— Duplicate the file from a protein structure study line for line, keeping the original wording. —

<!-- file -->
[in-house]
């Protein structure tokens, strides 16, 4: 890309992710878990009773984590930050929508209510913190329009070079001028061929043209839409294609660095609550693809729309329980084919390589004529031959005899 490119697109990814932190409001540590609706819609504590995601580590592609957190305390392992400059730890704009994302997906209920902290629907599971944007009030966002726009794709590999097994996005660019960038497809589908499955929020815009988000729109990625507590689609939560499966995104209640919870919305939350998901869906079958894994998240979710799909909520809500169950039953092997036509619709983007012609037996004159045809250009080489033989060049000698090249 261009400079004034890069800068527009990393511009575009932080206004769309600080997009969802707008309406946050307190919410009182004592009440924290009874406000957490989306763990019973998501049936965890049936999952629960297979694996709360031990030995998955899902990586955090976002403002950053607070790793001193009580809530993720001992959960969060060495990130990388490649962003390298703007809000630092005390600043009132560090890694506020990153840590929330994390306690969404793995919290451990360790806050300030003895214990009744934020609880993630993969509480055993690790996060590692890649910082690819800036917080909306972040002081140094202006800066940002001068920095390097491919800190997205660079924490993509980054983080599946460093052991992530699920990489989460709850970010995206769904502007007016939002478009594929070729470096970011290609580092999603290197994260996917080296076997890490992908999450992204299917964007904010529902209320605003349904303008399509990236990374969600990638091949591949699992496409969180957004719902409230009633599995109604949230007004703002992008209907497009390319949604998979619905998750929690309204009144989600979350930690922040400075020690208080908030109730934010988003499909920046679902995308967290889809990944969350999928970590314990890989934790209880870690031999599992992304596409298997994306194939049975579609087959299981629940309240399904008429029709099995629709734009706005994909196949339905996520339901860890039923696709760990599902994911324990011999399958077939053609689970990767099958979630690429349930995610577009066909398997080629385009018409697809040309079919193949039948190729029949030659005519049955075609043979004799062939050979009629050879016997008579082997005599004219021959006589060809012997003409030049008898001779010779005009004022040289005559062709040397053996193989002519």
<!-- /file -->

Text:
[in-house]
């Protein structure tokens, strides 16, 4: 890309992710878990009773984590930050929508209510913190329009070079001028061929043209839409294609660095609550693809729309329980084919390589004529031959005899 490119697109990814932190409001540590609706819609504590995601580590592609957190305390392992400059730890704009994302997906209920902290629907599971944007009030966002726009794709590999097994996005660019960038497809589908499955929020815009988000729109990625507590689609939560499966995104209640919870919305939350998901869906079958894994998240979710799909909520809500169950039953092997036509619709983007012609037996004159045809250009080489033989060049000698090249 261009400079004034890069800068527009990393511009575009932080206004769309600080997009969802707008309406946050307190919410009182004592009440924290009874406000957490989306763990019973998501049936965890049936999952629960297979694996709360031990030995998955899902990586955090976002403002950053607070790793001193009580809530993720001992959960969060060495990130990388490649962003390298703007809000630092005390600043009132560090890694506020990153840590929330994390306690969404793995919290451990360790806050300030003895214990009744934020609880993630993969509480055993690790996060590692890649910082690819800036917080909306972040002081140094202006800066940002001068920095390097491919800190997205660079924490993509980054983080599946460093052991992530699920990489989460709850970010995206769904502007007016939002478009594929070729470096970011290609580092999603290197994260996917080296076997890490992908999450992204299917964007904010529902209320605003349904303008399509990236990374969600990638091949591949699992496409969180957004719902409230009633599995109604949230007004703002992008209907497009390319949604998979619905998750929690309204009144989600979350930690922040400075020690208080908030109730934010988003499909920046679902995308967290889809990944969350999928970590314990890989934790209880870690031999599992992304596409298997994306194939049975579609087959299981629940309240399904008429029709099995629709734009706005994909196949339905996520339901860890039923696709760990599902994911324990011999399958077939053609689970990767099958979630690429349930995610577009066909398997080629385009018409697809040309079919193949039948190729029949030659005519049955075609043979004799062939050979009629050879016997008579082997005599004219021959006589060809012997003409030049008898001779010779005009004022040289005559062709040397053996193989002519």